Christopher Dane, Lee Boardman, Eva Pope, Jessica Blake, Sara Whitham
Phil Hawkins (Original Idea), Aidan Magrath
Stone Cross Films
"Being Sold" Review
How much are you worth?
Winner of Best Film and Best Actor prizes at the 2011 London Independent Film Festival, Phil Hawkins' Being Sold is the story of John Foster (Christopher Dane). Foster is a loyal husband, devoted father and loving son. He's also for sale to the highest bidder.
An insightful and frequently hilarious social commentary meets family comedy-drama, Being Sold was filmed in just two days in South Manchester (U.K.) and, true to its improvisational spirit, Being Sold is being incredibly creative even as it hits distribution. A portion of the film's profits will benefit Amnesty International, while the film's innovative producing team has even set up an affiliate program for online marketing of the film (see above).
All the innovation in the world, however, is worthless if the film doesn't actually work.
Rest easy. It works.
While the American taste in comedy can run decidedly non-intellectual, those who embrace British comedy or comedy with a higher purpose are likely to enjoy Being Sold.
After John Foster finds himself facing redundancy (aka, his work position is no longer required), the home life becomes more stressful. After an evening of fighting with his wife (Eva Pope) and getting blitzed with his best friend (Lee Boardman), Foster places himself for sale on an online auction site. A seemingly simple and silly gesture, Foster even places a reserve on the sale that he's sure will never be met, John's auction listing catches the attention of a publicity-seeking news reporter named Maia Long (Jessica Blake) looking for a story that will speed up her career. Maia broadcasts John's story the world and, suddenly, everyone is asking "How much is a human life worth?"
Filled to the brim with a host of British household names, Being Sold starts off a tad slow before speeding up quickly thanks to the wonderful performance of Christopher Dane (Zomblies) that nicely blends the film's intelligent drama with its natural humor. Eva Pope (Waterloo Road) is terrific, especially after Maia begins to turn the family's life upside down. Jessica Blake (The Butterfly Tattoo) is appropriately ambitious with a gleam in her eye as Maia.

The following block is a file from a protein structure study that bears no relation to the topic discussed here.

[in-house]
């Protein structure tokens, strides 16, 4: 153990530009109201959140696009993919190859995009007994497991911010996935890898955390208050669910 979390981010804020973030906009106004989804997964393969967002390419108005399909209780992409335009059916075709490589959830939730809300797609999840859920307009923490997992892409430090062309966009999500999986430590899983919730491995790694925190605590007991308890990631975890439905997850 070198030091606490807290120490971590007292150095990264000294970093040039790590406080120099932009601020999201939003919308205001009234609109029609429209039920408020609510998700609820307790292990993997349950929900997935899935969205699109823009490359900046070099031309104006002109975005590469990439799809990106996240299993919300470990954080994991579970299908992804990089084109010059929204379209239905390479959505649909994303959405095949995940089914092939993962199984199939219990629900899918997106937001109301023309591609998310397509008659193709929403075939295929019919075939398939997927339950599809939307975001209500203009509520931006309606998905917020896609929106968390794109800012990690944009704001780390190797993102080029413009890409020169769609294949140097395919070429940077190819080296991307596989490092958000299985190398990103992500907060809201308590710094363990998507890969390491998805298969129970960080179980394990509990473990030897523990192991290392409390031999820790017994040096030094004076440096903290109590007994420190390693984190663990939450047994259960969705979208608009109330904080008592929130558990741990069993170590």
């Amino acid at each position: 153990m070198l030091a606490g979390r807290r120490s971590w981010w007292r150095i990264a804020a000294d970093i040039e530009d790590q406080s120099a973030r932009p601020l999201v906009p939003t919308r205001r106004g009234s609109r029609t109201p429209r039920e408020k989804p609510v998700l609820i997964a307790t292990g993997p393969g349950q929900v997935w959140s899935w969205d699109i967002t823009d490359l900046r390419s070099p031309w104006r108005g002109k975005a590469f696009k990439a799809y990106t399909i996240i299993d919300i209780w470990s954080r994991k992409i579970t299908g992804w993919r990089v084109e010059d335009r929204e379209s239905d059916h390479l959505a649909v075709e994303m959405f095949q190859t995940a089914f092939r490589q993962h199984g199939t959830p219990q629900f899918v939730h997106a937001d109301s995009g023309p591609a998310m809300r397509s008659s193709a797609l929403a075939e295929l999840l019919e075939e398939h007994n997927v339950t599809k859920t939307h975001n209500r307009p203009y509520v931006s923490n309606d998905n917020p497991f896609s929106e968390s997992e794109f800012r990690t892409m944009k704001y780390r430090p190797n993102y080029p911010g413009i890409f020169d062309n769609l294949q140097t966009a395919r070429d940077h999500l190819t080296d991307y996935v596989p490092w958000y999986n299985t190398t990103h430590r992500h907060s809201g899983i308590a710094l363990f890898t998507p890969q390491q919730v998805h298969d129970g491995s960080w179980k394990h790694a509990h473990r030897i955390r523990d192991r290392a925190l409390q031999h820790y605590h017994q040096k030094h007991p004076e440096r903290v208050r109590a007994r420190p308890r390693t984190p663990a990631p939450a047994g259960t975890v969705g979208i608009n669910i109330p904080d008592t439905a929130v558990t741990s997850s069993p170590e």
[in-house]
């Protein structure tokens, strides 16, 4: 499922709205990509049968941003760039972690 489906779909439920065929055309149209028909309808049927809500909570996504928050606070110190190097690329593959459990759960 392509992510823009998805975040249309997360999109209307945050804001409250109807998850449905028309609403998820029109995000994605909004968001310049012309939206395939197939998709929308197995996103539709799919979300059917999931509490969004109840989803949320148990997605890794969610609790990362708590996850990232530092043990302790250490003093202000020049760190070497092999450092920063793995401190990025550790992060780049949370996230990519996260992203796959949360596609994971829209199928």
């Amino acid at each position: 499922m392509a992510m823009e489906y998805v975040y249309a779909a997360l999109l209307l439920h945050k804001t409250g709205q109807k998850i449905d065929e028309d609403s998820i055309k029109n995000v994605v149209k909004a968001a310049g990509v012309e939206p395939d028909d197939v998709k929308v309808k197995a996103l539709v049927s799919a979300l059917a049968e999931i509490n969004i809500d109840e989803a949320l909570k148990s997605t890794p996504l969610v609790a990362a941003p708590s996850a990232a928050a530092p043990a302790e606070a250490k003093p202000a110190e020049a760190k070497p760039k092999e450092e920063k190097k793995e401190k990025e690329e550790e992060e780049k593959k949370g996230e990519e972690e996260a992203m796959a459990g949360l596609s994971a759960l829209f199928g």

Being Sold also includes a wealth of bit players and cameos who will be easily recognized by those familiar with British television and film including Gordon Burns, Dan Morgan, Lesley Joseph, Terry Christian, Roy Walker and a host of others. You'll even chuckle as the occasional line feels familiar, an added novelty that works well without distracting from the story itself.
Despite a bit of a slow start, Aidan Magrath's script is solid throughout, while D.P. Michael Costelloe's lensing is top notch. It should be noted that the film was made well before the recent controversy around Weekly World News and the News Corp. world, so while much of the story feels timely and relevant it's mostly a case of absolutely delightful timing.
Being Sold is available for viewing above, and the preview will likely give you an idea as to whether or not it's a film for you. While it occasionally gives off a bit of a TV vibe, it's not exactly a bad thing to give off a BBC vibe. Being Sold never actually feels like it's a two day film, but instead feels like an intelligently written and well acted comedy/drama that was planned out beautifully and brought to life with incredibly satisfying results.
© Written by Richard Propes
The Independent Critic